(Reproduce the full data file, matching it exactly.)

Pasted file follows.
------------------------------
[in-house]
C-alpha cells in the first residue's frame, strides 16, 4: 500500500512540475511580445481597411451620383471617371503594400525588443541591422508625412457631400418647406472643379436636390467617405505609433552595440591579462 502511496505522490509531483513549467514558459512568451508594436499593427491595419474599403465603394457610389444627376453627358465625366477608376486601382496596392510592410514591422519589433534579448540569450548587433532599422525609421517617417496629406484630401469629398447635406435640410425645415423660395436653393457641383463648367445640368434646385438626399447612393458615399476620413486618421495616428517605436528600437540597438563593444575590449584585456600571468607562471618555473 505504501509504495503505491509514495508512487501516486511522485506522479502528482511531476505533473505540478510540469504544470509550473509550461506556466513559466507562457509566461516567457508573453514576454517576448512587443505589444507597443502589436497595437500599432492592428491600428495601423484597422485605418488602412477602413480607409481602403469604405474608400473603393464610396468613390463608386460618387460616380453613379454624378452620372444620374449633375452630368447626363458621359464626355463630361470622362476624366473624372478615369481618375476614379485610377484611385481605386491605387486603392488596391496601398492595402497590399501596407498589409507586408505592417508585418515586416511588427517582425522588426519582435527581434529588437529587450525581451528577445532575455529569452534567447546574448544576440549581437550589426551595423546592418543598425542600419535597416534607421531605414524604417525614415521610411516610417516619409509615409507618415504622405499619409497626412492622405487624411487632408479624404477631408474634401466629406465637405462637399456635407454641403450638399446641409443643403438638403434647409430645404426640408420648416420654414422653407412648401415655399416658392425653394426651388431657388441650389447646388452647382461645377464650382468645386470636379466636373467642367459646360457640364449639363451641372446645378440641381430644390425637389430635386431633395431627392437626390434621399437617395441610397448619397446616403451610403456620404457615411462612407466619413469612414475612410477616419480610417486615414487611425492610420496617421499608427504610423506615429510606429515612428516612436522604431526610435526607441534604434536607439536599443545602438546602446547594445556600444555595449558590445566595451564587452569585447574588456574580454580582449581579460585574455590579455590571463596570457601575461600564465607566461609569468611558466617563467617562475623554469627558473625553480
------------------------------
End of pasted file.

[in-house]
C-alpha cells in the first residue's frame, strides 16, 4: 500500500512540475511580445481597411451620383471617371503594400525588443541591422508625412457631400418647406472643379436636390467617405505609433552595440591579462 502511496505522490509531483513549467514558459512568451508594436499593427491595419474599403465603394457610389444627376453627358465625366477608376486601382496596392510592410514591422519589433534579448540569450548587433532599422525609421517617417496629406484630401469629398447635406435640410425645415423660395436653393457641383463648367445640368434646385438626399447612393458615399476620413486618421495616428517605436528600437540597438563593444575590449584585456600571468607562471618555473 505504501509504495503505491509514495508512487501516486511522485506522479502528482511531476505533473505540478510540469504544470509550473509550461506556466513559466507562457509566461516567457508573453514576454517576448512587443505589444507597443502589436497595437500599432492592428491600428495601423484597422485605418488602412477602413480607409481602403469604405474608400473603393464610396468613390463608386460618387460616380453613379454624378452620372444620374449633375452630368447626363458621359464626355463630361470622362476624366473624372478615369481618375476614379485610377484611385481605386491605387486603392488596391496601398492595402497590399501596407498589409507586408505592417508585418515586416511588427517582425522588426519582435527581434529588437529587450525581451528577445532575455529569452534567447546574448544576440549581437550589426551595423546592418543598425542600419535597416534607421531605414524604417525614415521610411516610417516619409509615409507618415504622405499619409497626412492622405487624411487632408479624404477631408474634401466629406465637405462637399456635407454641403450638399446641409443643403438638403434647409430645404426640408420648416420654414422653407412648401415655399416658392425653394426651388431657388441650389447646388452647382461645377464650382468645386470636379466636373467642367459646360457640364449639363451641372446645378440641381430644390425637389430635386431633395431627392437626390434621399437617395441610397448619397446616403451610403456620404457615411462612407466619413469612414475612410477616419480610417486615414487611425492610420496617421499608427504610423506615429510606429515612428516612436522604431526610435526607441534604434536607439536599443545602438546602446547594445556600444555595449558590445566595451564587452569585447574588456574580454580582449581579460585574455590579455590571463596570457601575461600564465607566461609569468611558466617563467617562475623554469627558473625553480